For as long as Buttermilk Creek has wound its way through Texas Hill Country, its spring-fed waters have carved through the region’s dark, dense clays, cutting away layers of earth to expose the rock — and the history — below.
Here, archaeologists have uncovered evidence of a human settlement stretching back as far as 15,500 years: hammer stones and broken knives, fragments of fractured tools. And now, scientists say, the Buttermilk Creek complex has offered up the oldest known spearheads in North America.
The new “projectile points,” reported this week in the journal Science Advances, come in two unusual shapes — a fact that geologist Mike Waters, who oversaw the excavation, found both “bizarre” and “really exciting.” The find adds to the evidence that the first people arrived in the Americas earlier than researchers thought, even as it raises new questions about who those people were and how they made their epic migration into the continent.
“This is a really fascinating paper,” said Jennifer Raff, an anthropological geneticist at the University of Kansas who was not involved in the new study. “It’s filling in some of the gaps in the archaeological record regarding the Clovis complex and the histories of the very first peoples in the Americas.
If the projectile point was the cellphone of the Pleistocene — an omnipresent technology that shaped cultures and defined daily life — the Clovis tools were the iPhone X. These points, named for the city in New Mexico where they were first found, featured a fluted bottom and rounded sides tapering to a sharp point.
The distinctive spearheads are scattered throughout the rock record between 10,000 and 13,500 years ago, from the East Coast to the Rocky Mountains and as far south as Venezuela. The tools are so ubiquitous that for nearly a century, archaeologists thought that the Clovis tradition represented the first people to arrive in the Americas.
But research in recent decades has revealed archaeological sites much older than Clovis, and genetic analyses of modern Native Americans suggest their ancestors crossed a land bridge from Asia to Alaska about 20,000 years ago, then migrated down the Pacific coast between 20,000 and 15,000 years before present.
So who exactly were these early Americans?
The new points uncovered at Buttermilk Creek may offer a clue, said Waters, who directs the Center for the Study of the First Americans at Texas A&M University. Because tools are so essential to the tasks of survival — hunting, cooking, building, killing — they can say a great deal about the people who wielded them.
In more than 10 years of excavations at his site, Waters and his colleagues have found Clovis points in a rock layer dating to about 13,000 years ago. Below that, in older rocks, they uncovered scores of stone point fragments, but no whole spearheads. It was difficult to know if they were looking at older Clovis artifacts, or something entirely different.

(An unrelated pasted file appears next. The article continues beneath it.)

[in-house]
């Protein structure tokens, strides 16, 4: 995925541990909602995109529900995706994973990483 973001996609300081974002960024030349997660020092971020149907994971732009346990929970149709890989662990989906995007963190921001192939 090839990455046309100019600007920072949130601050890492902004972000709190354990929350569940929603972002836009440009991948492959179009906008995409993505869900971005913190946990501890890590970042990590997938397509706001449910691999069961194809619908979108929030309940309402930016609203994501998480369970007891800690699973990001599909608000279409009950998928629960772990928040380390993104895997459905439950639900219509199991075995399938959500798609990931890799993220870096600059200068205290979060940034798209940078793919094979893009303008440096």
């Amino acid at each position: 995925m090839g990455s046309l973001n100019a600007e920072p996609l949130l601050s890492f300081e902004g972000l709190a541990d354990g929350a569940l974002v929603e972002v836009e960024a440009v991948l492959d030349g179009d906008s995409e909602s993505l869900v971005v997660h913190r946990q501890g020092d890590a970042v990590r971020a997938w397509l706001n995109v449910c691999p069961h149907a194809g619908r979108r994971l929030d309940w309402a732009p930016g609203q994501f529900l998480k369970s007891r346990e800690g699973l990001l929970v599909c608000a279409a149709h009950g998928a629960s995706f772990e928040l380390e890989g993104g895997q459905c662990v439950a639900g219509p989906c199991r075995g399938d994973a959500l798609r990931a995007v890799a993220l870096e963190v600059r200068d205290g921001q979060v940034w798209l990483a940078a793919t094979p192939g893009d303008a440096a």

Then, in 2015, the archaeologists uncovered two perfectly preserved artifacts: One triangular point, which resembles a predator’s sharp tooth, and one lobe-shaped projectile with a tapered, or “stemmed,” bottom. With these whole points as models, Waters’s team was able to make sense of the 10 additional fragments they collected. They seemed subtly but significantly different from Clovis and other toolmaking traditions — neither a clear ancestor to the later technology, nor an obvious competitor.
“I just thought, ‘Holy cow,’” Waters recalled. “Whenever you see something for the first time that you didn’t expect, it’s always very exciting and exhilarating.”
Radiocarbon dating of the soils where the points were found suggested they were made between 13,500 and 15,500 years ago — offering a significant piece of archaeological evidence for a migration into the Americas that predates Clovis.
But the points also raise new questions, Waters said: Were the Clovis people descendants of these early inhabitants who came up with a new toolmaking technique? Or did they migrate separately into the continent before scattering their tools across the Americas?
“We’re just beginning to answer that,” Waters said.
Skye Gilham, a forensic anthropologist who is a member of the Blackfeet tribe in northern Montana, said that recent archaeological and genetic research has been helpful in establishing a scientific link between the first Americans and their descendants living today. Findings like Waters', which provide evidence for her people’s long history in the Americas, have helped ensure the return of native remains to their communities.
“We have said that we have always been here, our homeland,” Gilham said. Archaeology and genetics, she said, “reaffirm" that.